Christian-Air-Force-eAnother Centurion acknowledged Christ as the Son of God at the cross (Mk 15:39) without any negative comment being made about his military involvement. And the first Gentile to receive the Good News of the Gospel was a centurion described as a God-fearing man (Acts 10:22, 34-35).  Clearly none of these texts endorse military involvement.  But just as clearly, they don’t condemn it.  For these and other reasons, most American Christians accept that the New Testament does not forbid serving in the military.

While I respect that people will have differing convictions about this, I must confess that I myself find it impossible to reconcile Jesus’ teaching (and the teaching of the whole New Testament) concerning our call to love our enemies and never return evil with evil with the choice to serve (or not resist being drafted) in the armed forces in a capacity that might require killing someone.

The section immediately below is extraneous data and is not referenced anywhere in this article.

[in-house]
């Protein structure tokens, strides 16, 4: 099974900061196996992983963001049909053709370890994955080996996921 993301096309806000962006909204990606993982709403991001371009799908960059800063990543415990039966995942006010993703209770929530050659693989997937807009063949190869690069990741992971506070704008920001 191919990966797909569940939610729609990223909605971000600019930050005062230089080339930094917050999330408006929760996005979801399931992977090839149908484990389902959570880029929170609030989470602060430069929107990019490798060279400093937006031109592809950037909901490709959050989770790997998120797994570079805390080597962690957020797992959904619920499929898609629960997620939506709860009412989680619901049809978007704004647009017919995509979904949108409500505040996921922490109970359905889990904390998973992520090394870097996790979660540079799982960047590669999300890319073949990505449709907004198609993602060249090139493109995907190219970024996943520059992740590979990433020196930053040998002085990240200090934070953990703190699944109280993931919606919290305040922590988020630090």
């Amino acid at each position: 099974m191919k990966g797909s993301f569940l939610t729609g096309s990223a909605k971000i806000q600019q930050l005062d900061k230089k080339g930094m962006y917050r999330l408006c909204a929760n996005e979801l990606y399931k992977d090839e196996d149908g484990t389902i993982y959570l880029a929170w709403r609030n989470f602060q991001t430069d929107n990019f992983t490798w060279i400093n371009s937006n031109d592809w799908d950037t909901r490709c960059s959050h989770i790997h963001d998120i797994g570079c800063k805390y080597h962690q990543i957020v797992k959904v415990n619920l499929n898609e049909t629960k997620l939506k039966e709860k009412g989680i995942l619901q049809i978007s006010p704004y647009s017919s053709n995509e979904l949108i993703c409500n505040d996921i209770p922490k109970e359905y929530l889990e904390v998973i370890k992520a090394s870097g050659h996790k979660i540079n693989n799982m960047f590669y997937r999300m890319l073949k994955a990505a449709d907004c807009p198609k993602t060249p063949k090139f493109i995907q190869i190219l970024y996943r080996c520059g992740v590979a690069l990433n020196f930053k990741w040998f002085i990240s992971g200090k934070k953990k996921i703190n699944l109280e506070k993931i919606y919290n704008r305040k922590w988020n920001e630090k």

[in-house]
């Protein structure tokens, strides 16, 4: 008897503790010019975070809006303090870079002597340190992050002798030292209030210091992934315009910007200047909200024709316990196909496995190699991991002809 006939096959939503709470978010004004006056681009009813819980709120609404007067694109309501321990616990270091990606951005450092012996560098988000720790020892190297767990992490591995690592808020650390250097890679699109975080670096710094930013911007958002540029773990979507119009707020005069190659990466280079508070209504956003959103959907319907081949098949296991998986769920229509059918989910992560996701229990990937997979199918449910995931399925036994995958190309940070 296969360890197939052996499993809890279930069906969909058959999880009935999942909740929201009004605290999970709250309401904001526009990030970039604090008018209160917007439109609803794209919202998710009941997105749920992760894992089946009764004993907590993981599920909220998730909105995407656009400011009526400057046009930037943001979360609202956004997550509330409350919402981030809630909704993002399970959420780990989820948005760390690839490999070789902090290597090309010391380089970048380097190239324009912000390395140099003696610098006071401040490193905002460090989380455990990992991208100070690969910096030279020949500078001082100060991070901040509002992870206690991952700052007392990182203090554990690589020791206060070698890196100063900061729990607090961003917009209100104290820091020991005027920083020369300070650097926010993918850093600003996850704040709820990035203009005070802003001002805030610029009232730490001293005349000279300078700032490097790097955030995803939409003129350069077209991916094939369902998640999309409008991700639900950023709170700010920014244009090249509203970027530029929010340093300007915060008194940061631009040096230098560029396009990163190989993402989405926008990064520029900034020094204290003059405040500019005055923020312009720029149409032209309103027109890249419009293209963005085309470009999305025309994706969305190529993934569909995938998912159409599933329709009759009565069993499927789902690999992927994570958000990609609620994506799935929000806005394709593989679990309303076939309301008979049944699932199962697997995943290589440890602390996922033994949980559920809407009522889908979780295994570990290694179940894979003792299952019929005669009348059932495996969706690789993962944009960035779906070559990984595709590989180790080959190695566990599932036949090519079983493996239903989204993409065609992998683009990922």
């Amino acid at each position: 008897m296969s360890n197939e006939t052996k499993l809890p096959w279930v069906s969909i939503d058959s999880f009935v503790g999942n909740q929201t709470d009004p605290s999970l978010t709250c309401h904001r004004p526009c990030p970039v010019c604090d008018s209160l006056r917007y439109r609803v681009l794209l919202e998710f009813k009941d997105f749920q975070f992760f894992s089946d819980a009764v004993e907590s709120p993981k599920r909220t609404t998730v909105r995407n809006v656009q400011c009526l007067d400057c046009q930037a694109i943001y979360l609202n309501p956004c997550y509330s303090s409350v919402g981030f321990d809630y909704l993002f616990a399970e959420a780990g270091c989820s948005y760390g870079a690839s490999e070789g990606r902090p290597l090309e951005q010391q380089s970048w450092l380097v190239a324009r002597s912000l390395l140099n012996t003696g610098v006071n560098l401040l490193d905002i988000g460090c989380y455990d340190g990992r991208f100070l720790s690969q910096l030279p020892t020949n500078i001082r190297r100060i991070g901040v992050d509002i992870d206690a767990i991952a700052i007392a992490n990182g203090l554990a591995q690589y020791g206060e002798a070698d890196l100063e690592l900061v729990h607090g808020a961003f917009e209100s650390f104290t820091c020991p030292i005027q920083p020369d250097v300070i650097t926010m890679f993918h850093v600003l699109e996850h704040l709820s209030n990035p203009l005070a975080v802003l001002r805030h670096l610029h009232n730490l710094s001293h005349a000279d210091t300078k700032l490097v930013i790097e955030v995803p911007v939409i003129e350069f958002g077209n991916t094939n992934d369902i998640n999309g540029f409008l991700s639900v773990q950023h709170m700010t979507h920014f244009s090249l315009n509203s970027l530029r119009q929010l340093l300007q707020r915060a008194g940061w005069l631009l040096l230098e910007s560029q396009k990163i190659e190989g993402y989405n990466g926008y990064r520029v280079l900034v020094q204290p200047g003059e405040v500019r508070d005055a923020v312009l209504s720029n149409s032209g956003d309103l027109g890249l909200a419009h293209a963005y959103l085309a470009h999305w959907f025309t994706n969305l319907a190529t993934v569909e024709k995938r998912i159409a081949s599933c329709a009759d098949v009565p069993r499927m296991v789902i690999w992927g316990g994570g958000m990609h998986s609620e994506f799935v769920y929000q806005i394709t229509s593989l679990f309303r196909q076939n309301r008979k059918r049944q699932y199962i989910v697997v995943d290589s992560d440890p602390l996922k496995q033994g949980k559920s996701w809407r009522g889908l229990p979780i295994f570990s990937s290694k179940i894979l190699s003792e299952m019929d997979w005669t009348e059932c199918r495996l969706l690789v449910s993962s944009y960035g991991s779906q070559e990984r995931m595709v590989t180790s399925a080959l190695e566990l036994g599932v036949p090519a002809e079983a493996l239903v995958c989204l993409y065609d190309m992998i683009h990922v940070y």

The above cited texts show that the Gospel can reach people who serve in the military.  They also reveal that John the Baptist, Jesus and the earliest Christians gave military personal “space,” as it were, to work out the implications of their faith vis-à-vis their military service.  But I don’t see that they warrant making military service, as a matter of principle, an exception to the New Testament’s teaching that kingdom people are to never return evil with evil.

What About “Just Wars”?

The traditional response to the tension between the New Testament’s teaching and taking up arms to defend one’s country is to argue that fighting in the military is permissible if one’s military is fighting a “just war.”  As time honored as this traditional position is, I’m not at all convinced it is adequate.